A cadet quitting West Point less than six months before graduation says he could no longer be part of a culture that promotes prayers and religious activities and disrespects nonreligious cadets.
"Thank you. I'm well. Don't worry," read the post on a Chinese social networking site. The brief comment, published in June, appeared to come from Ling Gu, the 23-year-old son of a high-powered aide to China's president, and it helped quash reports that he had been killed in a Ferrari crash after a night of partying.It only later emerged that the message was a sham, posted by someone under Mr. Ling's alias -- almost three months after his death.The ploy was one of many in a tangled effort to suppress news of the crash that killed Mr. Ling and critically injured two young female passengers, one of whom later died. The outlines of the affair surfaced months ago, but it is now becoming clearer that the crash and the botched cover-up had more momentous consequences, altering the course of the Chinese Communist Party's once-in-a-decade leadership succession last month.China's departing president, Hu Jintao, entered the summer in an apparently strong position after the disgrace of Bo Xilai, previously a rising member of a rival political network who was brought down when his wife was accused of murdering a British businessman. But Mr. Hu suffered a debilitating reversal of his own when party elders -- led by his predecessor, Jiang Zemin -- confronted him with allegations that Ling Jihua, his closest protégé and political fixer, had engineered the cover-up of his son's death.According to current and former officials, party elites, and others, the exposure helped tip the balance of difficult negotiations, hastening Mr. Hu's decline; spurring the ascent of China's new leader, Xi Jinping; and playing into the hands of Mr. Jiang, whose associates dominate the new seven-man leadership at the expense of candidates from Mr. Hu's clique.The case also shows how the profligate lifestyles of leaders' relatives and friends can weigh heavily in backstage power tussles, especially as party skulduggery plays out under the intensifying glare of media.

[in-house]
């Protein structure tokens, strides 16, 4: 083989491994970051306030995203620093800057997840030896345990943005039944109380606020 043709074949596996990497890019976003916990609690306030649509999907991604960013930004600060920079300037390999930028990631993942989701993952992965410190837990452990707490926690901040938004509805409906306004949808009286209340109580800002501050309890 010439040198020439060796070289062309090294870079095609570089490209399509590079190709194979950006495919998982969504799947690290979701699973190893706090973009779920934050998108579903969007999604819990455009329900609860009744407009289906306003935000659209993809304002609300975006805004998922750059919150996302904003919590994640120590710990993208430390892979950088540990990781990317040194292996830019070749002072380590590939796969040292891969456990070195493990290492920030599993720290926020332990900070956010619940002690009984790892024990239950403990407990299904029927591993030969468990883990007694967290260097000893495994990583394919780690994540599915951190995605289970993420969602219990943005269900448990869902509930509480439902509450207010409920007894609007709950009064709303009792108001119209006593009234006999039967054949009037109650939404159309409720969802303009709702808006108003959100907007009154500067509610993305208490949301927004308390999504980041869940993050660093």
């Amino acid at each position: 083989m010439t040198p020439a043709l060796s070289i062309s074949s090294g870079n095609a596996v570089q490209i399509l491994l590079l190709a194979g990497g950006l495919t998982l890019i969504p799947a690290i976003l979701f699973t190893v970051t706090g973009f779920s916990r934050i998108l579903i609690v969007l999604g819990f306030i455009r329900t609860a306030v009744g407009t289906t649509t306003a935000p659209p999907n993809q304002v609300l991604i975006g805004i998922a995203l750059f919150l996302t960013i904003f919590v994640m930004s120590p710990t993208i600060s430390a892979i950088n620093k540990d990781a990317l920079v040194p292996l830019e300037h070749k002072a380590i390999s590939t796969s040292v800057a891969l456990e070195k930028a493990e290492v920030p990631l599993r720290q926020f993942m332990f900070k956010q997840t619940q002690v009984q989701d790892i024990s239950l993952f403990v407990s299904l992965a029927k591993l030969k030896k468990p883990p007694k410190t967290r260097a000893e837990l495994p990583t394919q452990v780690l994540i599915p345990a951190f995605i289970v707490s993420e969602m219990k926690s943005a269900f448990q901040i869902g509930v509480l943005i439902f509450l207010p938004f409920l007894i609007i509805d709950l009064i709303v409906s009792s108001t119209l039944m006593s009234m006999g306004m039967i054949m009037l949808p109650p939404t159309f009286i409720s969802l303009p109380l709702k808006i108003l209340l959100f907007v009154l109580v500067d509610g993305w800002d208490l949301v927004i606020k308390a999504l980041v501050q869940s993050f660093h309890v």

[T]he movie of the year is also the political conundrum of the year, a far, far cry from the rousing piece of pro-Obama propaganda that some conservatives feared it would be. "Zero Dark Thirty," which opens in theaters on Dec. 19 and presents itself as a quasi-journalistic account of what really happened, gives primary credit for the killing of Bin Laden to neither the Bush nor the Obama administrations but to one obsessive C.I.A. analyst whose work spans both presidencies. And it presents the kind of torture that Cheney advocated -- but that President Obama ended -- as something of an information-extracting necessity, repellent but fruitful.Even as David Edelstein, the film critic for New York magazine, named "Zero Dark Thirty" the best movie of 2012 in a recent article, he digressed to say that it "borders on the politically and morally reprehensible," because it "makes a case for the efficacy of torture."
A large majority of registered voters, including 77 percent of Republicans, say it's a bad idea for members of Congress to sign a pledge to never raise taxes on the wealthy, according to a new Quinnipiac University poll released Thursday.